Trends, Trends, Trends

The thing about trends is that they exist right up until the point at which they don't; they are best used as tools to corral the boundaries of uncertainty, and never as the basis for firm predictions. In the case of healthy life extension - and the medical research trends driving it - the worst thing that could happen would be for everyone to look at the trends, think "great, job well done, we're on course!" and then fail to contribute to further progress.

A trend is not a beast with a life unto itself. A continuing trend only continues because research is funded, people are hard at work, results are achieved, and support for progress is growing.

A reminder on the trends that make us feel better about the prospects for later - and longer, healthier - life can be found over at the Longevity Meme. Hopefully they don't make us feel as though we can coast by without helping make these trends a continuing reality. In light of that post, I thought it worth pointing out a Scientific American piece from last week entitled "Trends in Research, Business and Policy":

[Alzheimer's] treatments might one day be based on a synthetic protein fragment Robert P. Hammer of Louisiana State University has developed to disrupt formation of the plaques believed to provoke massive brain cell death in Alzheimer's patients. The plaques are aggregations of fibers that form when individual amyloid-beta peptides begin abnormally sticking together. Hammer also tweaked building blocks of amyloid-beta, synthesizing a non-sticky version of the amino acids that permit amyloid-beta proteins to bind to each other. Adding the engineered fragments to a test tube of normal amyloid-beta blocked the proteins' ability to form fibers, even after four months' exposure. If it does the same in human brains, tens of millions of Alzheimer's sufferers might finally be liberated from a deadly burden of poisonous plaque.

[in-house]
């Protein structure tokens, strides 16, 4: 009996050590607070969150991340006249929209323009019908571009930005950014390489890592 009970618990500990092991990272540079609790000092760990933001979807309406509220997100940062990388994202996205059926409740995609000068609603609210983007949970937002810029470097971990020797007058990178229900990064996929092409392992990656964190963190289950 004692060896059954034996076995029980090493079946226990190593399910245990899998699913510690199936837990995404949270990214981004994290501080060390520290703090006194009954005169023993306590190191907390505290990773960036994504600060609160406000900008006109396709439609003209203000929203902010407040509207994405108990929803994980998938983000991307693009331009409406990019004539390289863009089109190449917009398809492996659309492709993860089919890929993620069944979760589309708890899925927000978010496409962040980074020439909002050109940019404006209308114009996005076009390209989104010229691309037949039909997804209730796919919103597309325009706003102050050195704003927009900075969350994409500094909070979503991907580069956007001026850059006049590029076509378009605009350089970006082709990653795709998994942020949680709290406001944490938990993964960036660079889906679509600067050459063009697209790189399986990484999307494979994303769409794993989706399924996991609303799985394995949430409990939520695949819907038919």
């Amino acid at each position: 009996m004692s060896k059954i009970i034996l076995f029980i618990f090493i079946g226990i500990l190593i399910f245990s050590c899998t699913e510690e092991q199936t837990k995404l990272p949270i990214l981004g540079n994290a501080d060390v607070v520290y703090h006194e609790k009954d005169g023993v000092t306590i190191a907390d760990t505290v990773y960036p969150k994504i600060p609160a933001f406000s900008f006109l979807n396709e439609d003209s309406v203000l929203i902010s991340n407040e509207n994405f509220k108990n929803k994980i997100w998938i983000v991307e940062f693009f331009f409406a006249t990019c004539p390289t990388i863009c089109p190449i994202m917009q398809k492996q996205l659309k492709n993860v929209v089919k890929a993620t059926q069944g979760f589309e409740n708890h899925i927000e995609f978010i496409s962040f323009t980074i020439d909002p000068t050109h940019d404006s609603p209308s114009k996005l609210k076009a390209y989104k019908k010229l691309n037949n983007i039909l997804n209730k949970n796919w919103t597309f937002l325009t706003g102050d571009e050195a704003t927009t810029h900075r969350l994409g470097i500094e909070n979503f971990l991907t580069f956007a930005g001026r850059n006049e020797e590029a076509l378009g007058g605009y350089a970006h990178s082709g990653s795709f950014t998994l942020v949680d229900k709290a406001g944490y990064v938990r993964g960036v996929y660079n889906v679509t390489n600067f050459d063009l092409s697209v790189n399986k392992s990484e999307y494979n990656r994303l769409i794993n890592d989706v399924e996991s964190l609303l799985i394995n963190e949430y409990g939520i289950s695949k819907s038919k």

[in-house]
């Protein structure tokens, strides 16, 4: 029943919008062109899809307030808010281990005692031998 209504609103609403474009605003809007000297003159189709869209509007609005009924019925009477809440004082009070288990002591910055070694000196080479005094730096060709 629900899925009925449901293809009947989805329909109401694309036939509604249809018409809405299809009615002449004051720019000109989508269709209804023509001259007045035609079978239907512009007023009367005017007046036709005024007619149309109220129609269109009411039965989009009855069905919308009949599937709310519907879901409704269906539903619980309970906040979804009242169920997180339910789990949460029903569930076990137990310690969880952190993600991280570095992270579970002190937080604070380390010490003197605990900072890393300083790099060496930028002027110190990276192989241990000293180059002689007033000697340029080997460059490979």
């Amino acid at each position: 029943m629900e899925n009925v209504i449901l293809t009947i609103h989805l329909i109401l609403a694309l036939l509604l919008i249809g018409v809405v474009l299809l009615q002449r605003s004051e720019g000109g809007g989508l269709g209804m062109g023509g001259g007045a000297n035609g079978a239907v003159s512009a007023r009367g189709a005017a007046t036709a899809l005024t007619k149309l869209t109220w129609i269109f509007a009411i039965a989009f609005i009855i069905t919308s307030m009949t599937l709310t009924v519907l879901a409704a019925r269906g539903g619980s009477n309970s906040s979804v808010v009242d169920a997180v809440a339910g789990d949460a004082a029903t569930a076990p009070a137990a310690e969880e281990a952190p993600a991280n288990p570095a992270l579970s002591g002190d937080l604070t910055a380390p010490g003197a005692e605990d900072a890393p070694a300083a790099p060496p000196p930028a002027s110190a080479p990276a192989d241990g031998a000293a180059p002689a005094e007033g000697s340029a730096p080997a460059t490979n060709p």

...

The promise of stem cells was again reaffirmed by an experimental therapy to treat patients with lupus - a disease in which the patient's immune system targets the body's own tissue. A group led by Richard K. Burt of the Northwestern University, Feinberg School of Medicine, removed stem cells from the patient's bone marrow. Drugs then wiped out the population of white blood cells before the stem cells were returned to the body, where they formed new white blood cells that were less likely to make damaging antibodies. In a study of 48 patients, half did not have the disease after a period of five years.

...

Although we may not be able to re-grow limbs as salamanders do, the human body does have intrinsic regenerative power, and the discipline of tissue engineering has discovered ways to exploit it. Biodegradable scaffolds made of both natural and synthetic fibers can be seeded with cells that come together to form sheets that mimic the body's natural matrix of soft tissue.

...

The exorbitant cost of deciphering a person's genome dropped sharply in 2005, from $20 million to roughly a tenth of that amount. DNA sequencing technology using off-the-shelf equipment devised by George M. Church at Harvard Medical School and collaborators at Harvard and Washington University in St. Louis may help realize the federal goal of reducing that price to $1,000 by 2015, which experts say would make it practical to decode an individual's genes for routine medical purposes.

...

Conventional wisdom specifies that the central nervous system--the brain, spinal cord and eye--cannot heal in adults. Once injured a patient remains impaired for life. Experiments with animals have demonstrated regrowth of injured nerve fibers. But these techniques often need to be applied at or before injury. The standard thinking no longer holds. Larry I. Benowitz at Children's Hospital Boston and his colleagues found a molecule that triggers better nerve regeneration than any other studied-and one that that proves effective when applied days after injury. The scientists discovered that a protein, oncomodulin, is secreted in damaged eyes by immune cells known as macrophages. They found that oncomodulin, when given with compounds that enhance its activity, can increase nerve regeneration fivefold to sevenfold in rats with injured optic nerves.

The trend in biotechnology and medicine is onward and upward, at an accelerating pace. The burning question is whether this trend can be sustained and harnessed in the direction of enabling healthy longevity by repairing the root causes of aging, and not just patching up diseases one by one.

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